OPM’s Retirement Backlog Improves by 6.5% Amid Coronavirus Pandemic

Even with the coronavirus worries gripping the country, OPM made a nice improvement to its retirement backlog in April.

Despite a widespread shutdown of the American economy thanks to the COVID-19 coronavirus, the Office of Personnel Management’s retirement services operations clearly are up and running as normal. Proof of this lies in the new retirement processing statistics published by OPM today.

For the month of April, OPM received 6,740 new claims but processed 8,115. That helped to get the backlog down under 20,000 for the first time since its usual spike at the start of the year. The new backlog now stands at 19,889, a 6.5% drop over March.

While that’s a nice improvement, the backlog is still quite a bit higher than it was at this time last year. At the end of April 2019, the backlog was 17,802, almost 12% lower.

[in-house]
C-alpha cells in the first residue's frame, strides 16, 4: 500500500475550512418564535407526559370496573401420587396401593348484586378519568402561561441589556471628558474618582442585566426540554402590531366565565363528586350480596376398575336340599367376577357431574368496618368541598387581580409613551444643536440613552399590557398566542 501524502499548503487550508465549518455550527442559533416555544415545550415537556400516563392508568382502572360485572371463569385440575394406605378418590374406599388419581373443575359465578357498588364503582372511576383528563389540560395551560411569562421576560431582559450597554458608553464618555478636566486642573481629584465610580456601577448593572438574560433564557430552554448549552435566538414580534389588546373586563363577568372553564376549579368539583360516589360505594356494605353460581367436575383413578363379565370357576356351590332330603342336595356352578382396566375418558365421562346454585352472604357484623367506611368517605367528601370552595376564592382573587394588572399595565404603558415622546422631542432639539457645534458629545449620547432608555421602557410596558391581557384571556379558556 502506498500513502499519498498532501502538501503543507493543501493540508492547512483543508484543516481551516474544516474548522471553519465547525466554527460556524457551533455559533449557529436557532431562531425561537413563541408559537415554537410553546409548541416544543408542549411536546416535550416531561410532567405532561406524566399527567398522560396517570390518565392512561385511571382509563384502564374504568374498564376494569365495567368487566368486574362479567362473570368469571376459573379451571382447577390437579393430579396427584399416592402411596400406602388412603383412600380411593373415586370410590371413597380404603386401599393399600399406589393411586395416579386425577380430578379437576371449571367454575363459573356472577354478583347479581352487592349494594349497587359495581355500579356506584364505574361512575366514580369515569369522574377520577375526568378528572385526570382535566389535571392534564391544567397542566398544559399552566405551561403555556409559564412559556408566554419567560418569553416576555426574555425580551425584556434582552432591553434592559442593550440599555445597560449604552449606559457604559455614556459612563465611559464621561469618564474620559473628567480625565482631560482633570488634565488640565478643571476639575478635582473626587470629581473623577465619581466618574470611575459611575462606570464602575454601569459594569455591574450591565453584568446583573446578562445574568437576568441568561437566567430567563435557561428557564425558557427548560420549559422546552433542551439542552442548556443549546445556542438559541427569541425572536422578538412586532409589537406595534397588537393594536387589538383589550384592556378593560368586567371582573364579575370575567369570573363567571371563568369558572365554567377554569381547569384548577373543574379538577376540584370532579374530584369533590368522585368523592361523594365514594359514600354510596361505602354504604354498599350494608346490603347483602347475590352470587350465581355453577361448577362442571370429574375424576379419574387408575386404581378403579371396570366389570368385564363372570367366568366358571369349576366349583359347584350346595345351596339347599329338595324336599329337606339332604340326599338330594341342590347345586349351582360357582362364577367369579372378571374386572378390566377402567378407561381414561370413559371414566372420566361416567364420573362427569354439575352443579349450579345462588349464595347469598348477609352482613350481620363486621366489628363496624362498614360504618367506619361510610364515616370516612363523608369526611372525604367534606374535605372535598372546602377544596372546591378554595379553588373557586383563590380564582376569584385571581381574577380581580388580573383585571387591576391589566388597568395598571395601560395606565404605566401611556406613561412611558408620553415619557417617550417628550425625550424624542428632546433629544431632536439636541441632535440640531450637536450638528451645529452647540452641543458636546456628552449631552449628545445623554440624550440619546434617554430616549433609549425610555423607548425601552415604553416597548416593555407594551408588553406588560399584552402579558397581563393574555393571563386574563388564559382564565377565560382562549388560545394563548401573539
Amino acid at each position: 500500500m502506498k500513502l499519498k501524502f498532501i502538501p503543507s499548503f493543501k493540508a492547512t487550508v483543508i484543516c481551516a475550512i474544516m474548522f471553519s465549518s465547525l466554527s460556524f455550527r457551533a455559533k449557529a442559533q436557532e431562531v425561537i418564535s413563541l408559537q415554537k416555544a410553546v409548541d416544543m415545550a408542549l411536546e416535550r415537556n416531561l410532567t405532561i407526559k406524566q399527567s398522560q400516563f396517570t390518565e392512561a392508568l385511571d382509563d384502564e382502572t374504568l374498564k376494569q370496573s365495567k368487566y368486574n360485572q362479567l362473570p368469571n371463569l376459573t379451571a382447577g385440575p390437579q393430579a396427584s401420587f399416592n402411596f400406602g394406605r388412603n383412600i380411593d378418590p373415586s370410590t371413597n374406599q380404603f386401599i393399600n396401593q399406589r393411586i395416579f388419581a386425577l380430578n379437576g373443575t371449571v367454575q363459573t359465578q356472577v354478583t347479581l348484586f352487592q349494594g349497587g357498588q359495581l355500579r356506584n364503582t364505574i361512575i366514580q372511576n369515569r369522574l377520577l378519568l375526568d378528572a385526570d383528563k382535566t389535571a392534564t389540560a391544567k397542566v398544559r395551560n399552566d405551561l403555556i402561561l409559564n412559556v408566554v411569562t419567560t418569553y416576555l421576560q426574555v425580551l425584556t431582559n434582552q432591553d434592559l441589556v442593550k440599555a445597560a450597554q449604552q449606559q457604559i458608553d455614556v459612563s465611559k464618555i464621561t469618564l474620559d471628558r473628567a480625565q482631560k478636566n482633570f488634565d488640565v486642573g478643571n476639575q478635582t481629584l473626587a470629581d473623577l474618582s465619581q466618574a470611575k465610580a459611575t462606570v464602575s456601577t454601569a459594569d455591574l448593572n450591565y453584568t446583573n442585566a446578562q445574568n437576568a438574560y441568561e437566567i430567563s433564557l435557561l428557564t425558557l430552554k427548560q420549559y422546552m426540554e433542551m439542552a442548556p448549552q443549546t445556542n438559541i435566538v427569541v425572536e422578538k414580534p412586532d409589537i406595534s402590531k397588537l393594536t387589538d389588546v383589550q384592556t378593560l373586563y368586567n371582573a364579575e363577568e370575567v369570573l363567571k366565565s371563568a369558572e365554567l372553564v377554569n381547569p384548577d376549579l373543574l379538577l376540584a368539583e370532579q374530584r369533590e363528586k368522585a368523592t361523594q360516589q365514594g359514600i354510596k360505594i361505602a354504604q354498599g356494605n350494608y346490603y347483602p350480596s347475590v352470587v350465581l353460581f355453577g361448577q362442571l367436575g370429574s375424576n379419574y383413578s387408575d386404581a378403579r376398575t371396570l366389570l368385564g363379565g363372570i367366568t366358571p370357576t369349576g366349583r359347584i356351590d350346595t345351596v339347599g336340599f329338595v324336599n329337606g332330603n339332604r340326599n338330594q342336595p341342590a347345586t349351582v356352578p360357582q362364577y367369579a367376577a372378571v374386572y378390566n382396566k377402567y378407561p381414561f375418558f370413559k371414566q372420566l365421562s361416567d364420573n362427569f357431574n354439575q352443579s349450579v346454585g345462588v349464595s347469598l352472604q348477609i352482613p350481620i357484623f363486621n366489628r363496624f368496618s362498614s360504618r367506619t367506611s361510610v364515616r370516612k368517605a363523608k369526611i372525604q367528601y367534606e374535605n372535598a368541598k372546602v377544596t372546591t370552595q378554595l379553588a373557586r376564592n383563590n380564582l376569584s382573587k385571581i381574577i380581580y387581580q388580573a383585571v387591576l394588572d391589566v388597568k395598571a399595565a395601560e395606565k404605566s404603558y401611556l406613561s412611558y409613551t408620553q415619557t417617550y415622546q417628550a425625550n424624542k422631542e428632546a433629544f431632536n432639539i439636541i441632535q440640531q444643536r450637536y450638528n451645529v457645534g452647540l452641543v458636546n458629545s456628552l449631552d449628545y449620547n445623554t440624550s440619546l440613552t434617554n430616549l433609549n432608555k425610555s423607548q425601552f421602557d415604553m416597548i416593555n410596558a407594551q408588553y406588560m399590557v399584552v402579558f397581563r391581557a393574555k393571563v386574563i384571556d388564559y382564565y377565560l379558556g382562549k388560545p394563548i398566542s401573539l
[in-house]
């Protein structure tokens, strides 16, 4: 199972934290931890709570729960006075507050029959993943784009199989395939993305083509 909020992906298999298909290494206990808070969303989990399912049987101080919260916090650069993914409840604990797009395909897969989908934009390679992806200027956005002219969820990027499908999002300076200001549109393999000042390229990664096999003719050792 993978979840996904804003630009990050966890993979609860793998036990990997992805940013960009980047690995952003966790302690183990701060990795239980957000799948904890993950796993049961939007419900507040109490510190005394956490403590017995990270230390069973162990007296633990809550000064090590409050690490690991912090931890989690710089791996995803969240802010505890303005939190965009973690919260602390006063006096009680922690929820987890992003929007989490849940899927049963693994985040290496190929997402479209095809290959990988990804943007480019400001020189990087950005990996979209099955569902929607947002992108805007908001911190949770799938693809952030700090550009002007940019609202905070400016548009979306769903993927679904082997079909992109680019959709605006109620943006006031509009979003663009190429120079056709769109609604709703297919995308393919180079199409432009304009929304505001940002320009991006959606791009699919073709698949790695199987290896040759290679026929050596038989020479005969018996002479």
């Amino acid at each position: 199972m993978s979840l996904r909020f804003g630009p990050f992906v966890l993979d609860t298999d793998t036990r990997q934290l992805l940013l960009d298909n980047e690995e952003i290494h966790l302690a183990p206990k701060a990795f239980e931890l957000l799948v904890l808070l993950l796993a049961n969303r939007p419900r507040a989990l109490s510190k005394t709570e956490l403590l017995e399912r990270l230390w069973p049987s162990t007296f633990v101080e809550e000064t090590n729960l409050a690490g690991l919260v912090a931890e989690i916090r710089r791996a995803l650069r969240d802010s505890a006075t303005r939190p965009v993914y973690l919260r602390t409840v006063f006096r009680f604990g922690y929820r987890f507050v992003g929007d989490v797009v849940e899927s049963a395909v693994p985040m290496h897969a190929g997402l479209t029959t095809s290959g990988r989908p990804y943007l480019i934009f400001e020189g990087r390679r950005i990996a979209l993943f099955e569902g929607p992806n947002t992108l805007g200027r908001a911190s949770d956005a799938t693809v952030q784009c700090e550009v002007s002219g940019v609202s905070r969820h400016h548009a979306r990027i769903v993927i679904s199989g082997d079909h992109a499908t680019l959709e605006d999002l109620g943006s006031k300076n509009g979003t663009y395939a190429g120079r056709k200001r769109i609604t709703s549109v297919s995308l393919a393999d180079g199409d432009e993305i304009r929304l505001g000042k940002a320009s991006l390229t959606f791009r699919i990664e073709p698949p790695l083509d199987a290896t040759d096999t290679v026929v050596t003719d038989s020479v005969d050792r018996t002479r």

For the sake of comparison, the backlog at the end of April 2018 was 17,489 and 18,932 at the end of April 2017.

While the number of claims processed was fairly close to what was done in March, it happened at a slower pace. In March, the average processing time was 61 days; in April it jumped up to 68.

Again, considering the disruption left in the wake of the coronavirus, one has to think these numbers are a nice accomplishment for OPM given that employees are likely working remotely, worried about getting sick, etc.

The latest complete statistics are included below.

MonthClaims ReceivedClaims ProcessedInventory (Steady state goal is 13,000)Monthly Average Processing Time in DaysFYTD Average Processing Time in Days

Average Processing Time in Days represents the number of days starting when OPM receives the retirement application through final adjudication.

*Initial retirement cases produced in less than 60 days, on average took 41 days to complete; whereas cases that were produced in more than 60 days, on average, took 109 days to complete.

About the Author

Ian Smith is one of the co-founders of FedSmith.com. He has over 20 years of combined experience in media and government services, having worked at two government contracting firms and an online news and web development company prior to his current role at FedSmith.